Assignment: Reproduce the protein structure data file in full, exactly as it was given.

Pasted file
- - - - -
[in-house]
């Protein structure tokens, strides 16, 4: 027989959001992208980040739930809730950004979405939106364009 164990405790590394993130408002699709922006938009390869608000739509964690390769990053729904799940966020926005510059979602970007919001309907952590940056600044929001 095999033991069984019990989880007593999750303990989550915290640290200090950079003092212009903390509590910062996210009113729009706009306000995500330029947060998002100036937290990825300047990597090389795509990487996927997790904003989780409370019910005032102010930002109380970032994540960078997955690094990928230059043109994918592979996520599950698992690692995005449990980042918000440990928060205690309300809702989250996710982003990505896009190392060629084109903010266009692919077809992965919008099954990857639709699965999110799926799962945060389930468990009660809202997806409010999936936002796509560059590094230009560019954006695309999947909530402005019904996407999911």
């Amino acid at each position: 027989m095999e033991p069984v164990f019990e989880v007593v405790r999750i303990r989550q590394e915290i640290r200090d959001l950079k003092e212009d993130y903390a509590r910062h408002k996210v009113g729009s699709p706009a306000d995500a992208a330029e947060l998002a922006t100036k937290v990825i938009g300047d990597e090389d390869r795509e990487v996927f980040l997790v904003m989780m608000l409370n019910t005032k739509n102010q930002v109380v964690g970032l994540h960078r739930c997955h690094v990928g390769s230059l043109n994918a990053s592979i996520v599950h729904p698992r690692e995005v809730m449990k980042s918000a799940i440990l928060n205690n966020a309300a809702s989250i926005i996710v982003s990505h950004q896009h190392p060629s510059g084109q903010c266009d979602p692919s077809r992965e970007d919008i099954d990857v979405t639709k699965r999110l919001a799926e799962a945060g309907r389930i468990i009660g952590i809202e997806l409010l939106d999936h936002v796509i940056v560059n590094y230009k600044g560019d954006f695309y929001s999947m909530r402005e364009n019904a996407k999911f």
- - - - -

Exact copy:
[in-house]
């Protein structure tokens, strides 16, 4: 027989959001992208980040739930809730950004979405939106364009 164990405790590394993130408002699709922006938009390869608000739509964690390769990053729904799940966020926005510059979602970007919001309907952590940056600044929001 095999033991069984019990989880007593999750303990989550915290640290200090950079003092212009903390509590910062996210009113729009706009306000995500330029947060998002100036937290990825300047990597090389795509990487996927997790904003989780409370019910005032102010930002109380970032994540960078997955690094990928230059043109994918592979996520599950698992690692995005449990980042918000440990928060205690309300809702989250996710982003990505896009190392060629084109903010266009692919077809992965919008099954990857639709699965999110799926799962945060389930468990009660809202997806409010999936936002796509560059590094230009560019954006695309999947909530402005019904996407999911």
């Amino acid at each position: 027989m095999e033991p069984v164990f019990e989880v007593v405790r999750i303990r989550q590394e915290i640290r200090d959001l950079k003092e212009d993130y903390a509590r910062h408002k996210v009113g729009s699709p706009a306000d995500a992208a330029e947060l998002a922006t100036k937290v990825i938009g300047d990597e090389d390869r795509e990487v996927f980040l997790v904003m989780m608000l409370n019910t005032k739509n102010q930002v109380v964690g970032l994540h960078r739930c997955h690094v990928g390769s230059l043109n994918a990053s592979i996520v599950h729904p698992r690692e995005v809730m449990k980042s918000a799940i440990l928060n205690n966020a309300a809702s989250i926005i996710v982003s990505h950004q896009h190392p060629s510059g084109q903010c266009d979602p692919s077809r992965e970007d919008i099954d990857v979405t639709k699965r999110l919001a799926e799962a945060g309907r389930i468990i009660g952590i809202e997806l409010l939106d999936h936002v796509i940056v560059n590094y230009k600044g560019d954006f695309y929001s999947m909530r402005e364009n019904a996407k999911f």